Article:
The Madras High Court while upholding rejection of refund claim affirmed that the Exemption Notification should be interpreted strictly.
The assessees, M/s.Kurian Abraham (P) Ltd and M/s.Kanam Latex Industries (P) Ltd. imported Latex Gloves in bulk and filed bills of entry for clearance of those goods, which after clearance were packed in pouches, after undergoing a process of sterlization and were sold in the retail markt with the brand name. The assessee filed applications for refund of SAD paid by them by relying on a Notification No.102/2007-Cus, dated September 14, 2007.
The original Authority had sanctioned refund in respect of 77 bills of entry and in respect of the remaining 69 bills of entry, they were not sanctioned. The contention of the Revenue was that in terms of Section 2(f)(iii) of the Central Excise Act, 1944, packing, re-packing, labelling, re-labelling, printing of MRP on packages or any treatment of goods to render them marketable would amount to manufacture.
Therefore, the Department proposed that the assessee had not fulfilled the conditions specified in Paragraph No.2 of the Notification No.102/2007-Cus, wherein there is a specific condition that the imported goods shall be sold as such and without being subjected to any further process amounts to manufacture.
It was submitted that the process of sterilization would not amount to manufacture as the use and character of the imported gloves remain the same even after packing and no new product has been created on account of the said process of sterilization and repacking. Further, in terms of the notification, if the importer can establish that the goods sold were the same as imported, the benefit of exemption would apply and there is no specification in the notification that the goods are required to be sold as such.
It is further submitted that exemption is given only if the importer fulfills the conditions specified in the Notification and one such condition being the imported goods sold as “imported goods” without being subjected to any further process, which amounts to manufacture. Repacking, relabelling etc., shall amount to manufacture and the imported goods no more remain the imported goods as required under the Clauses 2(d), 2(e)(ii) of the Notification No.102/2007 and therefore, the order of the Tribunal is incorrect.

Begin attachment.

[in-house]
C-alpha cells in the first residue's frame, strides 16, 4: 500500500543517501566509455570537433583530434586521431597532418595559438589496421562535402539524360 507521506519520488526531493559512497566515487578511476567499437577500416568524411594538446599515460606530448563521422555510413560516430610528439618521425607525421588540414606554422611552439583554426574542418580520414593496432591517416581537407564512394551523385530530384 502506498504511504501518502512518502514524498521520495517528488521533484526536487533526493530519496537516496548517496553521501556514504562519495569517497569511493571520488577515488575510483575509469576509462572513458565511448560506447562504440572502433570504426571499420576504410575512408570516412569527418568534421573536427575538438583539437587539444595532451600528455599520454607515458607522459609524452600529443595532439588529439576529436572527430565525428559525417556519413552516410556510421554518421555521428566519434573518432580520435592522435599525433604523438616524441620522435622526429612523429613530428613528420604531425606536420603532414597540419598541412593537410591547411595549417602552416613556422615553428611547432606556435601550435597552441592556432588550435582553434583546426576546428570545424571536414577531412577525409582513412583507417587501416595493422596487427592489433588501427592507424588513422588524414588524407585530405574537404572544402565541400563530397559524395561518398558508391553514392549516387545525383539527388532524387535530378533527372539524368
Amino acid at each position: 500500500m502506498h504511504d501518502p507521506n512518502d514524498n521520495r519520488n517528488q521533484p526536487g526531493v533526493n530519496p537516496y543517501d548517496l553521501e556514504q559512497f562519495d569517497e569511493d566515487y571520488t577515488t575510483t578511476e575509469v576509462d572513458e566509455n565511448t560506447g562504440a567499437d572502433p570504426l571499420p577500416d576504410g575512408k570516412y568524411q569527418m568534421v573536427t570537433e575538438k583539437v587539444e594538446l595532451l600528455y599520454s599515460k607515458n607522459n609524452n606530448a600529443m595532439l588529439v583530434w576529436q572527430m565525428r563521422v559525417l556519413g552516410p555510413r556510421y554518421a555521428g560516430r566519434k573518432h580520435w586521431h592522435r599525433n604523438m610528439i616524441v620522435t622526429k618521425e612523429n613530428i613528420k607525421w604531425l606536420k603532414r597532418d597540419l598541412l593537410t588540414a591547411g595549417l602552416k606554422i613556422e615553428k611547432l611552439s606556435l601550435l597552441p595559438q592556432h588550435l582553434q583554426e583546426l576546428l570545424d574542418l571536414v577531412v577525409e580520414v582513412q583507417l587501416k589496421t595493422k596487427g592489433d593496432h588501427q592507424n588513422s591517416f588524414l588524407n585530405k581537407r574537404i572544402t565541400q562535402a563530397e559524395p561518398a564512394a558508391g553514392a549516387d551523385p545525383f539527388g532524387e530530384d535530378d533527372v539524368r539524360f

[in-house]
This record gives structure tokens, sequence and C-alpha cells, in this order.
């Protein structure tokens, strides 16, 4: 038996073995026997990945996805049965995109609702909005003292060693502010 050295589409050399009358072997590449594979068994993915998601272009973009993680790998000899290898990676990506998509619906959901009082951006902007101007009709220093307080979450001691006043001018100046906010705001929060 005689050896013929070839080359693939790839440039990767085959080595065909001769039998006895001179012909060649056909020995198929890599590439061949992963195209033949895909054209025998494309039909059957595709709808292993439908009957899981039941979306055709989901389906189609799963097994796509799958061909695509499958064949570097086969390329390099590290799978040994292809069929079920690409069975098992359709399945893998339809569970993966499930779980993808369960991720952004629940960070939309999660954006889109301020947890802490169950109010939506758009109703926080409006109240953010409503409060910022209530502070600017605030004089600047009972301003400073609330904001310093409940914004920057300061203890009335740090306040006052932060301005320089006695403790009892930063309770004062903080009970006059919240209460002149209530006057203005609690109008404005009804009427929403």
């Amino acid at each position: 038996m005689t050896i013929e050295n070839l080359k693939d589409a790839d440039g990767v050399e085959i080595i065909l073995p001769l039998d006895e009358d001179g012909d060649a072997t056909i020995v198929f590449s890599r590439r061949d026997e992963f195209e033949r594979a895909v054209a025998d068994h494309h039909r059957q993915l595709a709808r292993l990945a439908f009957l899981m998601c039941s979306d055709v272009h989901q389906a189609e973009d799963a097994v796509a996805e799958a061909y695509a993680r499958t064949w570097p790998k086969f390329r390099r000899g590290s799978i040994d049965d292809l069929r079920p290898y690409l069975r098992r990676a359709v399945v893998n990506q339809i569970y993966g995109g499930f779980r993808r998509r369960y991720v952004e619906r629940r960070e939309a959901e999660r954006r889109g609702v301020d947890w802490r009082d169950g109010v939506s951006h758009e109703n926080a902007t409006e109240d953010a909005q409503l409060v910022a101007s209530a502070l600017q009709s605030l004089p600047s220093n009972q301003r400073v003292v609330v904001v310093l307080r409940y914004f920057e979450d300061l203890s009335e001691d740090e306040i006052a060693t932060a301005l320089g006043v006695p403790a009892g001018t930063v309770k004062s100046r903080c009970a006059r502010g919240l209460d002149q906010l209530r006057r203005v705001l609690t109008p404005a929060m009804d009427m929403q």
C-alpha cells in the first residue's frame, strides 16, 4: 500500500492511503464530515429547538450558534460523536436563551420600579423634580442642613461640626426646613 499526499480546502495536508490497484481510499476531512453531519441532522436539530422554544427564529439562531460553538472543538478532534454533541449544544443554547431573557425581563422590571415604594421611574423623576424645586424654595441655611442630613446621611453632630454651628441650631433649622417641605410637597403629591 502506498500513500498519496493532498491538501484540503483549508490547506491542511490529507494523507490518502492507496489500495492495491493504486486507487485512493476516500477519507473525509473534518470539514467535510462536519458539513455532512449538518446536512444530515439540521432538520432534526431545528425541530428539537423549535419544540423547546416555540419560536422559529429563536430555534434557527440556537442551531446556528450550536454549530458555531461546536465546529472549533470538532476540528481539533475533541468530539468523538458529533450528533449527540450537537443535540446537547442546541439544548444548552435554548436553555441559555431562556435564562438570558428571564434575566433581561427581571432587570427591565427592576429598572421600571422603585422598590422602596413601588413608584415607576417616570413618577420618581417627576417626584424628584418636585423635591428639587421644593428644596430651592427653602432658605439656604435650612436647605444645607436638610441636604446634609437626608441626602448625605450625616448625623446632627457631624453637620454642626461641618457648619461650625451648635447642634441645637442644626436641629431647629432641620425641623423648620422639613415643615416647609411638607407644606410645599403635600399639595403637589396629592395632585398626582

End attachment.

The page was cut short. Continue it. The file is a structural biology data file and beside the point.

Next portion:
The division bench of Justices T.S.Sivanganam and S.Ananthi said that the fundamental legal principle, which we need to note is that an exemption notification has to be interpreted stricto sensu. No external aids can be brought in to interpret an exemption notification. If the assessees, who claim benefit of exemption notification, fail to fulfil any one of the conditions contained therein, the benefit cannot be extended. Courts have to read the exemption notification as such without substituting the words or phrases.
“Bearing in mind this legal principle, if we examine the order passed by the Tribunal, we find that the Tribunal was of the view that the Notification No. 102/2007 was in supersession of the earlier notification and that the words “as such” has been omitted,” the bench added.
The court held that the writ petitions filed by the assessees challenging the orders of the Assistant Commissioner of Customs rejecting the refund claim was not maintainable. Those orders passed by the Assistant Commissioner of Customs were based upon the order in original No.1/2016, dated April 19, 2016, which is to be set aside and the matter to be remanded back to the file of the Commissioner of Customs for fresh decision. In such circumstances, we are of the considered view that the writ petitioners should not be left without any remedy and since we are remanding the matter back to the file of the Commissioner of Customs for reconsideration, after setting aside the order passed by the Tribunal, we deem it appropriate that the orders passed by the Assistant Commissioner of Customers rejecting the refund applications are required to be set aside and the refund applications should stand restored to the file of the Assistant Commissioner of Customs to be taken up for fresh consideration after the Commissioner of Customs completes de novo adjudication based on the order of remand in this appeal.Subscribe Taxscan AdFree to view the Judgment